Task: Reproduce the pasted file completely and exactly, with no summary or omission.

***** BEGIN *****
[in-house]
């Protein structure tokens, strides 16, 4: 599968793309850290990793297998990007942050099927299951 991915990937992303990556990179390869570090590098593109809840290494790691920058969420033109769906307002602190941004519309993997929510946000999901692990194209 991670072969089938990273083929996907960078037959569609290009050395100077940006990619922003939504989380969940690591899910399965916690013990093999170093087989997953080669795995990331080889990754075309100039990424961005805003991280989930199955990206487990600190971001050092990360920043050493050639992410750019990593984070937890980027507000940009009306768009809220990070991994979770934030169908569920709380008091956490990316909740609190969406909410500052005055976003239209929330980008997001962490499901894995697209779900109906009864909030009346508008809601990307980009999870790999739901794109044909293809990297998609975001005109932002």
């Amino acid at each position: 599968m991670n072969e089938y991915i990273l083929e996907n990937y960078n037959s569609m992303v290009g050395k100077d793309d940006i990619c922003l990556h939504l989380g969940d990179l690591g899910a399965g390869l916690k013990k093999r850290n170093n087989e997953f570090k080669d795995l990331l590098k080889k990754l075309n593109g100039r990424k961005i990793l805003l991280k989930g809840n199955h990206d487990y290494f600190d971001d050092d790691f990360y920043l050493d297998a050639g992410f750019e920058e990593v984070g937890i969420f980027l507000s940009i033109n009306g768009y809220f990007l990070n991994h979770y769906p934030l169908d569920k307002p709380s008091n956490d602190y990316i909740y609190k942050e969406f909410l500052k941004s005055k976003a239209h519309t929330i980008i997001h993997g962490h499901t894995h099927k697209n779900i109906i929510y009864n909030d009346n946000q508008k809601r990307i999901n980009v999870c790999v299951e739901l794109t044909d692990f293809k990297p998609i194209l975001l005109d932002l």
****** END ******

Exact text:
[in-house]
């Protein structure tokens, strides 16, 4: 599968793309850290990793297998990007942050099927299951 991915990937992303990556990179390869570090590098593109809840290494790691920058969420033109769906307002602190941004519309993997929510946000999901692990194209 991670072969089938990273083929996907960078037959569609290009050395100077940006990619922003939504989380969940690591899910399965916690013990093999170093087989997953080669795995990331080889990754075309100039990424961005805003991280989930199955990206487990600190971001050092990360920043050493050639992410750019990593984070937890980027507000940009009306768009809220990070991994979770934030169908569920709380008091956490990316909740609190969406909410500052005055976003239209929330980008997001962490499901894995697209779900109906009864909030009346508008809601990307980009999870790999739901794109044909293809990297998609975001005109932002």
């Amino acid at each position: 599968m991670n072969e089938y991915i990273l083929e996907n990937y960078n037959s569609m992303v290009g050395k100077d793309d940006i990619c922003l990556h939504l989380g969940d990179l690591g899910a399965g390869l916690k013990k093999r850290n170093n087989e997953f570090k080669d795995l990331l590098k080889k990754l075309n593109g100039r990424k961005i990793l805003l991280k989930g809840n199955h990206d487990y290494f600190d971001d050092d790691f990360y920043l050493d297998a050639g992410f750019e920058e990593v984070g937890i969420f980027l507000s940009i033109n009306g768009y809220f990007l990070n991994h979770y769906p934030l169908d569920k307002p709380s008091n956490d602190y990316i909740y609190k942050e969406f909410l500052k941004s005055k976003a239209h519309t929330i980008i997001h993997g962490h499901t894995h099927k697209n779900i109906i929510y009864n909030d009346n946000q508008k809601r990307i999901n980009v999870c790999v299951e739901l794109t044909d692990f293809k990297p998609i194209l975001l005109d932002l």